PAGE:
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Printing Industry Exchange (printindustry.com) is pleased to have Steven Waxman writing and managing the Printing Industry Blog. As a printing consultant, Steven teaches corporations how to save money buying printing, brokers printing services, and teaches prepress techniques. Steven has been in the printing industry for thirty-three years working as a writer, editor, print buyer, photographer, graphic designer, art director, and production manager.

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Custom Printing: Producing a Client’s Identity Materials

I’m trying to win new commercial printing work from a client I lost about a decade ago. Now she works at a new job, a nonprofit, and she has just sent me specs for five projects, including her employer’s annual report, a conference program, a brochure, a 9” x 12” booklet envelope, and a fundraising letter.

Although my client put together a rather comprehensive specification sheet, here are some of the issues (or questions) that arose as I went through the specs a number of times.

The Annual Report

The annual report specs were straightforward: 24 pages plus cover, 8.5” x 11”, saddle stitched, 4-color plus flood gloss coating on all pages, 1500 copies, 80# gloss cover and 80# gloss text, PDF proofs.

Here are my thoughts (actually only one), which I think you might find useful, too, if you design high profile commercial printing products. That is, my client may want to consider an actual hard-copy proof instead of just a PDF proof. Colors onscreen are often misleading, especially since computer monitors are back-lit. They create color with light rather than ink or toner, and they often make colors look brighter than the final printed product will actually appear. It helps to see a physical representation of what you will actually get.

What You Can Learn

It’s very easy to view the on-screen image at larger than 100 percent size, which will make the text imminently legible and the colors brilliant, but which will bear no resemblance to the final printed product.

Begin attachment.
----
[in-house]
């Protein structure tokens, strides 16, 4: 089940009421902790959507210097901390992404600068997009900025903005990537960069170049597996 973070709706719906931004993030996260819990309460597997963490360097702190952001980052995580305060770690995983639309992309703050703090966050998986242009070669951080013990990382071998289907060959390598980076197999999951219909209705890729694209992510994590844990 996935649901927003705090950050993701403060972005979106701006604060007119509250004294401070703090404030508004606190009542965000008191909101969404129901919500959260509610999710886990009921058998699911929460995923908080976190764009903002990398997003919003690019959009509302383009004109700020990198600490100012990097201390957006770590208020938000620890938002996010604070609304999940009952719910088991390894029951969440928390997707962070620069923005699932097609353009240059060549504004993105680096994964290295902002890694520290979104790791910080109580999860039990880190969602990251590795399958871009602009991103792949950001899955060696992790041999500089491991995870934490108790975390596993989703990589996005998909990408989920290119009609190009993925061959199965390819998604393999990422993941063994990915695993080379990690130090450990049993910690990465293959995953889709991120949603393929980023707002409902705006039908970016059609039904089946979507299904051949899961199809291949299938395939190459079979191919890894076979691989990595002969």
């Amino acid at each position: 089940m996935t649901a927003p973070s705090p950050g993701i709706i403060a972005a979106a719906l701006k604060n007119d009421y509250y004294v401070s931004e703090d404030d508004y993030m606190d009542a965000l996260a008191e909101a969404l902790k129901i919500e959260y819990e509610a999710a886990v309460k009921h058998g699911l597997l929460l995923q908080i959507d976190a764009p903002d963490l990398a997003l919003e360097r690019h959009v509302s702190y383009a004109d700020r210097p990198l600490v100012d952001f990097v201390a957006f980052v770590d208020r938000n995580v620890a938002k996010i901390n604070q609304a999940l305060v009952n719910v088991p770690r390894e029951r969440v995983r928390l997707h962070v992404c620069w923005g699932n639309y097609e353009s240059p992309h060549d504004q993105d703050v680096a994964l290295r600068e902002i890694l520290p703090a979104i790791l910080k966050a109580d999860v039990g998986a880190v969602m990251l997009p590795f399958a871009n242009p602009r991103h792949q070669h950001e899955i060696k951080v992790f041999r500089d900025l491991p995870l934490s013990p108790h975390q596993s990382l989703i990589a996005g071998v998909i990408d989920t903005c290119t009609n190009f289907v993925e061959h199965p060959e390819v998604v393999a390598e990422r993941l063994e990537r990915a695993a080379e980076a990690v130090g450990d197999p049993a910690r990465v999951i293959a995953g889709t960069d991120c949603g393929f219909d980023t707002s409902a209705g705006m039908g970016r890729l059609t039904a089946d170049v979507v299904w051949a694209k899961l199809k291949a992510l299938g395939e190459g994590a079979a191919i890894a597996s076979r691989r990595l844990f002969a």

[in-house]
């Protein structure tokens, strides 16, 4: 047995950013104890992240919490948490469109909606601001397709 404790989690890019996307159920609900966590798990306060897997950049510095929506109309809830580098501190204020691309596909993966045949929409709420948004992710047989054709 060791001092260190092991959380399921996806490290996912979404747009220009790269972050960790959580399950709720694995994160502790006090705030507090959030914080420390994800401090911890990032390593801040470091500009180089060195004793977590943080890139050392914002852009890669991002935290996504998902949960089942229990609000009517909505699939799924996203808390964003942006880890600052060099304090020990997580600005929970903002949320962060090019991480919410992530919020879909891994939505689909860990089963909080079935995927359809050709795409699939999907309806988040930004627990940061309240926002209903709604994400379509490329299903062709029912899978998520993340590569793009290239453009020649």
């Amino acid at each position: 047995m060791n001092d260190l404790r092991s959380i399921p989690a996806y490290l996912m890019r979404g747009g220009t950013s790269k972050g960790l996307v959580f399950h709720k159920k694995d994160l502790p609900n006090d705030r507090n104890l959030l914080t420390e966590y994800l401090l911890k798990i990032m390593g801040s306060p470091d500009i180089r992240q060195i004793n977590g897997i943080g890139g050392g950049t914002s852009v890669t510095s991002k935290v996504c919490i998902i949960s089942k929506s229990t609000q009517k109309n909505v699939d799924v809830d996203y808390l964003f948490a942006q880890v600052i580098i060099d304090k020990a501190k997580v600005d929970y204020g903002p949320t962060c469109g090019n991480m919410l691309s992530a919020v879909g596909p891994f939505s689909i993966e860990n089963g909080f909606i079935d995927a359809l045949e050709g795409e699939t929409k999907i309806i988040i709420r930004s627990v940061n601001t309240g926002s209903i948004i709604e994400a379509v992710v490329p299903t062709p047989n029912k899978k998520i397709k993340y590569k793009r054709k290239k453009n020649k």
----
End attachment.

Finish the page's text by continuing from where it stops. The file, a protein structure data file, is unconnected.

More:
You may also want to consider what my client has done with the extra gloss coating on all pages of the annual report. The plus side is that gloss coating makes photos seem to jump off the page. The potential problem is that adding a fifth color might necessitate moving the job to a larger press at a higher overall cost. That said, most presses these days do have four units to print 4-color process inline plus a fifth coating unit. But it may be wise to ask your commercial printing supplier before making this assumption.

The Envelope and Letter That Will Accompany My Client’s Annual Report

This is where I noted problems in my client’s spec sheet.

She planned to print the logo and company address in one color (PMS Process Blue C). This is actually cyan, almost identical to the cyan used in 4-color process work. My client said this looked great on the computer monitor. My response was that she should print out a color mock-up (at 100 percent size) of this logo and address to make sure everything is readable.

Why? Because light, small type can in reality be a lot less legible than the same type printed in black ink. And on an envelope, the return address is functional, not decorative. It has to be readable. To be safe, I asked for her permission to amend the spec sheet. I plan to ask the printers I approach to price both a PMS Process Blue version and a PMS Process Blue plus black (2-color) version of the 9” x 12” envelope.

What You Can Learn

If you’re a designer, you can learn two things from this. An ink color might look great on a computer monitor, and the type may be legible. But when you actually print the job, the color might be too light overall and might therefore diminish readability. A square swatch of color in a PMS book is not the same as type printed in the PMS color. This is because the type characters have a lot of empty space between the strokes of the letters, so the white background will lighten the overall look considerably.

Therefore, it’s usually wise to choose a darker hue for type. This is a smart approach to any design. For instance, if you’re thinking of making heads or subheads in a book orange, it may look great, but will it be readable?

My client’s accompanying letter had the same issue, so I encouraged her to request pricing for two colors as well as one: black for the type and PMS Process Blue for the logo as well as a price for PMS Process Blue for both the type and logo.